The Use of Soluble Organic Matter (SOM) to Promote Plant Nutrient Bioavailability in Bioregenerative Life Support Systems 1999-01-2068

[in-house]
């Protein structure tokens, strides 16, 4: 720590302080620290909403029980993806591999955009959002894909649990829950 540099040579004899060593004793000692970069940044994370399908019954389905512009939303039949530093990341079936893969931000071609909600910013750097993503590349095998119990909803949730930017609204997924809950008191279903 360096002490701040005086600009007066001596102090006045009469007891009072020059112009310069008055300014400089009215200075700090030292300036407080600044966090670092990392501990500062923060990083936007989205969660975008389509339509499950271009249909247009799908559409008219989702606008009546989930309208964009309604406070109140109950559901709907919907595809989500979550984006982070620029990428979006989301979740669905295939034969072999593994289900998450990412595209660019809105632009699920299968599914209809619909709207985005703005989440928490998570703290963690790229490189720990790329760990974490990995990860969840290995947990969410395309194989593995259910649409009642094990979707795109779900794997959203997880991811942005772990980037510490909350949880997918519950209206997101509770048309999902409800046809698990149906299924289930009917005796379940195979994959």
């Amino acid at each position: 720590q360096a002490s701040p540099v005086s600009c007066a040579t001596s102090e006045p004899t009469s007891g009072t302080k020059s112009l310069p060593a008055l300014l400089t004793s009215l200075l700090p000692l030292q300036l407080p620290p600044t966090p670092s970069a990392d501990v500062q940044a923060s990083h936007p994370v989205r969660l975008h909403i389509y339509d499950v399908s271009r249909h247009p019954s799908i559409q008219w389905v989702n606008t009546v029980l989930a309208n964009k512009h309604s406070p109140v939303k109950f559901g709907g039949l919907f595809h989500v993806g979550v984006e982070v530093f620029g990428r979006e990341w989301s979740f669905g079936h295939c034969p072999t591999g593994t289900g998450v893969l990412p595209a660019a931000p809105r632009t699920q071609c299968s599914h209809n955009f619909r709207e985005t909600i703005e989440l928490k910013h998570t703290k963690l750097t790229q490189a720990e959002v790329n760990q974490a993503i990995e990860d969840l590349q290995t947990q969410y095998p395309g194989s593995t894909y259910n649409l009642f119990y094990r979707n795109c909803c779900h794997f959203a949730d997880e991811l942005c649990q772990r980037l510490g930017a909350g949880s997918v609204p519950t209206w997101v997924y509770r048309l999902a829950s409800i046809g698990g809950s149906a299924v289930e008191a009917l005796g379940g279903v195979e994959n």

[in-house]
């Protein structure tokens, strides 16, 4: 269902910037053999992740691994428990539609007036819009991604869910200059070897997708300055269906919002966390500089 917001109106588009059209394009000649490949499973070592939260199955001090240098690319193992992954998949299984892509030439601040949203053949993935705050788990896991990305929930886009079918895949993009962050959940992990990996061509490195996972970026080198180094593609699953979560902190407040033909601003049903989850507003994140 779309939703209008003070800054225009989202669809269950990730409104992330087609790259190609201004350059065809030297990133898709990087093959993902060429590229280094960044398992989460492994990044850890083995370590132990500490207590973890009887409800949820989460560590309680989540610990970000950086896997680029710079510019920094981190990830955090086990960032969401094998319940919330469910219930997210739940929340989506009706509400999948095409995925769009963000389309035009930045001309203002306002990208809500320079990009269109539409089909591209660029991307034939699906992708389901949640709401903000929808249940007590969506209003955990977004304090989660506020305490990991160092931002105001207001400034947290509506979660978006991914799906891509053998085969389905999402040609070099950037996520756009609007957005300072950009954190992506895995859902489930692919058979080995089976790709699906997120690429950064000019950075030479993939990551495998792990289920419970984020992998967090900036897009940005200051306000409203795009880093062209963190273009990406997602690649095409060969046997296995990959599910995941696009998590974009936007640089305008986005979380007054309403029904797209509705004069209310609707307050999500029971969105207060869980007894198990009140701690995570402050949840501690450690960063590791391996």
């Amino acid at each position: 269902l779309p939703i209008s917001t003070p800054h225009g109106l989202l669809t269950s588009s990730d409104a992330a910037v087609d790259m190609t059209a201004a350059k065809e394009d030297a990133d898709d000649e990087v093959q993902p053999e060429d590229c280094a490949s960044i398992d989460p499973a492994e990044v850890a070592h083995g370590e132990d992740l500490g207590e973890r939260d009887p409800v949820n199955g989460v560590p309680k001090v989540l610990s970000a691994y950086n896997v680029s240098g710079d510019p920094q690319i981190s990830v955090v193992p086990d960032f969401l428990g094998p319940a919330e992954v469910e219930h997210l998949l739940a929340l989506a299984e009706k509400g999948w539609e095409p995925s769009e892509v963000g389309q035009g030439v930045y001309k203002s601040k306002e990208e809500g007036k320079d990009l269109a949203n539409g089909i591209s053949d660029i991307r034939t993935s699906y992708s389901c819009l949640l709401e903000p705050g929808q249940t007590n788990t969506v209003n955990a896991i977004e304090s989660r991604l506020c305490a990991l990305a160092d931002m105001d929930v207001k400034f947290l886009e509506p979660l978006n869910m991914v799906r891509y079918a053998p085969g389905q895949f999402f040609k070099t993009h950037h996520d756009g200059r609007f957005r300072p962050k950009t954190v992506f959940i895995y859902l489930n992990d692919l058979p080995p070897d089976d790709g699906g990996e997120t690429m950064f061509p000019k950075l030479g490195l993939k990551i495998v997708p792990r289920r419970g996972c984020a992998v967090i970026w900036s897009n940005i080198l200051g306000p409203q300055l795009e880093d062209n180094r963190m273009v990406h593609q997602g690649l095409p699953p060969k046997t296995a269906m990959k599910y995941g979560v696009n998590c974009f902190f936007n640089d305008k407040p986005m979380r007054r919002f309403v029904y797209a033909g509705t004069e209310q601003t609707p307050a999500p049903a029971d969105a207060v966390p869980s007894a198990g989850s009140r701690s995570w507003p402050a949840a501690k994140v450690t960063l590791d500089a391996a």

Although chemical methods have been proposed to remove soluble organic matter (SOM) from hydroponic solutions, it may be a benefit to retain this material to improve nutrient solution mineral bioavailability. Like chelates, SOM can enhance bioavailability by complexing nutrient ions, and thus, preventing precipitate formation. Iron phosphate is a common precipitate that forms in hydroponic and soil solutions. Initial studies have shown that wheat (Triticum aestivum L. cv. Apogee) plants grown in solution culture containing 35 μM Fe supplied as either FeCl3 + HEDTA, or FeCl3 + HA (commercial humic acid) resulted in comparable growth and seed yields. Leaf tissue Fe content was similar between treatments but Zn concentrations were greater in leaves grown with HA until 42 days, after which there were no treatment differences. Ongoing studies will isolate and chemically characterize the SOM obtained from bioreactor effluents and examine their role in nutrient bioavailability.